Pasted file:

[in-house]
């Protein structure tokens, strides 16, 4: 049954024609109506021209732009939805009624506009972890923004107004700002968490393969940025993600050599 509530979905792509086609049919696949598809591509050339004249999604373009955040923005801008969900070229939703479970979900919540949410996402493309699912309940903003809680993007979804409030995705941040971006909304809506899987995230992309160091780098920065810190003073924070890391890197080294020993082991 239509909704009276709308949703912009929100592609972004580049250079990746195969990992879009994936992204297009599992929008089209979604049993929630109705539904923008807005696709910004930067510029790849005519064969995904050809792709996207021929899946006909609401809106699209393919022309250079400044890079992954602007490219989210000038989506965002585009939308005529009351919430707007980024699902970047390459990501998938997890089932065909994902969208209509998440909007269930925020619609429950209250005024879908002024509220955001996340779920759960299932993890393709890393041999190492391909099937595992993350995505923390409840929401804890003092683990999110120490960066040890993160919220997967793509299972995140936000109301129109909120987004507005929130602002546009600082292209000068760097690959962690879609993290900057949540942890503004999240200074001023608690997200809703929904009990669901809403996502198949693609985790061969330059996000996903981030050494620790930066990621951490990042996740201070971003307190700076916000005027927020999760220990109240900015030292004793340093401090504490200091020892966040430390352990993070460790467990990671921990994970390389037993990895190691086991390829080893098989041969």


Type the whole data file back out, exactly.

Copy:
[in-house]
């Protein structure tokens, strides 16, 4: 049954024609109506021209732009939805009624506009972890923004107004700002968490393969940025993600050599 509530979905792509086609049919696949598809591509050339004249999604373009955040923005801008969900070229939703479970979900919540949410996402493309699912309940903003809680993007979804409030995705941040971006909304809506899987995230992309160091780098920065810190003073924070890391890197080294020993082991 239509909704009276709308949703912009929100592609972004580049250079990746195969990992879009994936992204297009599992929008089209979604049993929630109705539904923008807005696709910004930067510029790849005519064969995904050809792709996207021929899946006909609401809106699209393919022309250079400044890079992954602007490219989210000038989506965002585009939308005529009351919430707007980024699902970047390459990501998938997890089932065909994902969208209509998440909007269930925020619609429950209250005024879908002024509220955001996340779920759960299932993890393709890393041999190492391909099937595992993350995505923390409840929401804890003092683990999110120490960066040890993160919220997967793509299972995140936000109301129109909120987004507005929130602002546009600082292209000068760097690959962690879609993290900057949540942890503004999240200074001023608690997200809703929904009990669901809403996502198949693609985790061969330059996000996903981030050494620790930066990621951490990042996740201070971003307190700076916000005027927020999760220990109240900015030292004793340093401090504490200091020892966040430390352990993070460790467990990671921990994970390389037993990895190691086991390829080893098989041969």